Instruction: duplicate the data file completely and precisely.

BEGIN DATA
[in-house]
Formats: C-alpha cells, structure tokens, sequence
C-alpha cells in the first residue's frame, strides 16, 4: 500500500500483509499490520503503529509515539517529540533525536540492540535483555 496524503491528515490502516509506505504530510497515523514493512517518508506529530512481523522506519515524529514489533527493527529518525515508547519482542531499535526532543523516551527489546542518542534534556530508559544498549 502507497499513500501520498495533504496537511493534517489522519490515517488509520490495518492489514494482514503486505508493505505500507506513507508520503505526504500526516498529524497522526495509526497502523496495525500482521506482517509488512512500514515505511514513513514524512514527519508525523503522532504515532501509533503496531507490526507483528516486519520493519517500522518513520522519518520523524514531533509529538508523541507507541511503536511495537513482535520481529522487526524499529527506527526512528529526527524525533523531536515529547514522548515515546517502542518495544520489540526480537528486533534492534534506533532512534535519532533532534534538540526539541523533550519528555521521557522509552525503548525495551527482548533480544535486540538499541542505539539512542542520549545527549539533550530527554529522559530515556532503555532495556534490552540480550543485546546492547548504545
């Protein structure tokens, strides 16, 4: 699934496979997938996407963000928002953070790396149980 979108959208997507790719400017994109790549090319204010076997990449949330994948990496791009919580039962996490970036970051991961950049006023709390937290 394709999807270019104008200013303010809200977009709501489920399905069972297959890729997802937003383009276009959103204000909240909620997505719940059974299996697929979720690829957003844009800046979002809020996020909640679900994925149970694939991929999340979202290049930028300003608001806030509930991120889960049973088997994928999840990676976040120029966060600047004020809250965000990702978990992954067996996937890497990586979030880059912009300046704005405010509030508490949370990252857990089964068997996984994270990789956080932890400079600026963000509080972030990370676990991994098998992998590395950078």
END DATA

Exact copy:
[in-house]
Formats: C-alpha cells, structure tokens, sequence
C-alpha cells in the first residue's frame, strides 16, 4: 500500500500483509499490520503503529509515539517529540533525536540492540535483555 496524503491528515490502516509506505504530510497515523514493512517518508506529530512481523522506519515524529514489533527493527529518525515508547519482542531499535526532543523516551527489546542518542534534556530508559544498549 502507497499513500501520498495533504496537511493534517489522519490515517488509520490495518492489514494482514503486505508493505505500507506513507508520503505526504500526516498529524497522526495509526497502523496495525500482521506482517509488512512500514515505511514513513514524512514527519508525523503522532504515532501509533503496531507490526507483528516486519520493519517500522518513520522519518520523524514531533509529538508523541507507541511503536511495537513482535520481529522487526524499529527506527526512528529526527524525533523531536515529547514522548515515546517502542518495544520489540526480537528486533534492534534506533532512534535519532533532534534538540526539541523533550519528555521521557522509552525503548525495551527482548533480544535486540538499541542505539539512542542520549545527549539533550530527554529522559530515556532503555532495556534490552540480550543485546546492547548504545
């Protein structure tokens, strides 16, 4: 699934496979997938996407963000928002953070790396149980 979108959208997507790719400017994109790549090319204010076997990449949330994948990496791009919580039962996490970036970051991961950049006023709390937290 394709999807270019104008200013303010809200977009709501489920399905069972297959890729997802937003383009276009959103204000909240909620997505719940059974299996697929979720690829957003844009800046979002809020996020909640679900994925149970694939991929999340979202290049930028300003608001806030509930991120889960049973088997994928999840990676976040120029966060600047004020809250965000990702978990992954067996996937890497990586979030880059912009300046704005405010509030508490949370990252857990089964068997996984994270990789956080932890400079600026963000509080972030990370676990991994098998992998590395950078």